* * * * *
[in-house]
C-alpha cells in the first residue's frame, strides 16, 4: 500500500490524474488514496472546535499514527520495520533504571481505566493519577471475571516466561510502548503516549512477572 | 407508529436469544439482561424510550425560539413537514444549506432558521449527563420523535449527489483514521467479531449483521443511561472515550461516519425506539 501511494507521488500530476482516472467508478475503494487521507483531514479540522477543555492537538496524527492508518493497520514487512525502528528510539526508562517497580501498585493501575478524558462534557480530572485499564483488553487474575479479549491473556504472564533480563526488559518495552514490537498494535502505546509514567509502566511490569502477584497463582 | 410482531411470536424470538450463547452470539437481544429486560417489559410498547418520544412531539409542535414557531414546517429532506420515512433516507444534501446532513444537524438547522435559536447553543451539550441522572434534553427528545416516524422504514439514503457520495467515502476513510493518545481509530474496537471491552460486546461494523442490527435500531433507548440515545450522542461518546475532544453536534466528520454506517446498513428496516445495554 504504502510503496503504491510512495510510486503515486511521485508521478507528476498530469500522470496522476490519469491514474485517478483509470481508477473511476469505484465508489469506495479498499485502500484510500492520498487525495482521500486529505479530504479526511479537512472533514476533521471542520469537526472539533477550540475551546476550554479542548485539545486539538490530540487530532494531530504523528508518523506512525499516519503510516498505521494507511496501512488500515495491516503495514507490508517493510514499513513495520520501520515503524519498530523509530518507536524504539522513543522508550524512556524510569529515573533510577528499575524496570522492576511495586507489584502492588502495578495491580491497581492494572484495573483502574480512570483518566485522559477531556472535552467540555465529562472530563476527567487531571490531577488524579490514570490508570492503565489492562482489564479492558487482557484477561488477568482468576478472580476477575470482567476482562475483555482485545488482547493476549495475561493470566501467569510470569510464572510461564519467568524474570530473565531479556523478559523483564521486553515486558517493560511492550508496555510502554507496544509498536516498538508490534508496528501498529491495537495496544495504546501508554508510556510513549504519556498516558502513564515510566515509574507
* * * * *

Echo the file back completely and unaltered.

[in-house]
C-alpha cells in the first residue's frame, strides 16, 4: 500500500490524474488514496472546535499514527520495520533504571481505566493519577471475571516466561510502548503516549512477572 | 407508529436469544439482561424510550425560539413537514444549506432558521449527563420523535449527489483514521467479531449483521443511561472515550461516519425506539 501511494507521488500530476482516472467508478475503494487521507483531514479540522477543555492537538496524527492508518493497520514487512525502528528510539526508562517497580501498585493501575478524558462534557480530572485499564483488553487474575479479549491473556504472564533480563526488559518495552514490537498494535502505546509514567509502566511490569502477584497463582 | 410482531411470536424470538450463547452470539437481544429486560417489559410498547418520544412531539409542535414557531414546517429532506420515512433516507444534501446532513444537524438547522435559536447553543451539550441522572434534553427528545416516524422504514439514503457520495467515502476513510493518545481509530474496537471491552460486546461494523442490527435500531433507548440515545450522542461518546475532544453536534466528520454506517446498513428496516445495554 504504502510503496503504491510512495510510486503515486511521485508521478507528476498530469500522470496522476490519469491514474485517478483509470481508477473511476469505484465508489469506495479498499485502500484510500492520498487525495482521500486529505479530504479526511479537512472533514476533521471542520469537526472539533477550540475551546476550554479542548485539545486539538490530540487530532494531530504523528508518523506512525499516519503510516498505521494507511496501512488500515495491516503495514507490508517493510514499513513495520520501520515503524519498530523509530518507536524504539522513543522508550524512556524510569529515573533510577528499575524496570522492576511495586507489584502492588502495578495491580491497581492494572484495573483502574480512570483518566485522559477531556472535552467540555465529562472530563476527567487531571490531577488524579490514570490508570492503565489492562482489564479492558487482557484477561488477568482468576478472580476477575470482567476482562475483555482485545488482547493476549495475561493470566501467569510470569510464572510461564519467568524474570530473565531479556523478559523483564521486553515486558517493560511492550508496555510502554507496544509498536516498538508490534508496528501498529491495537495496544495504546501508554508510556510513549504519556498516558502513564515510566515509574507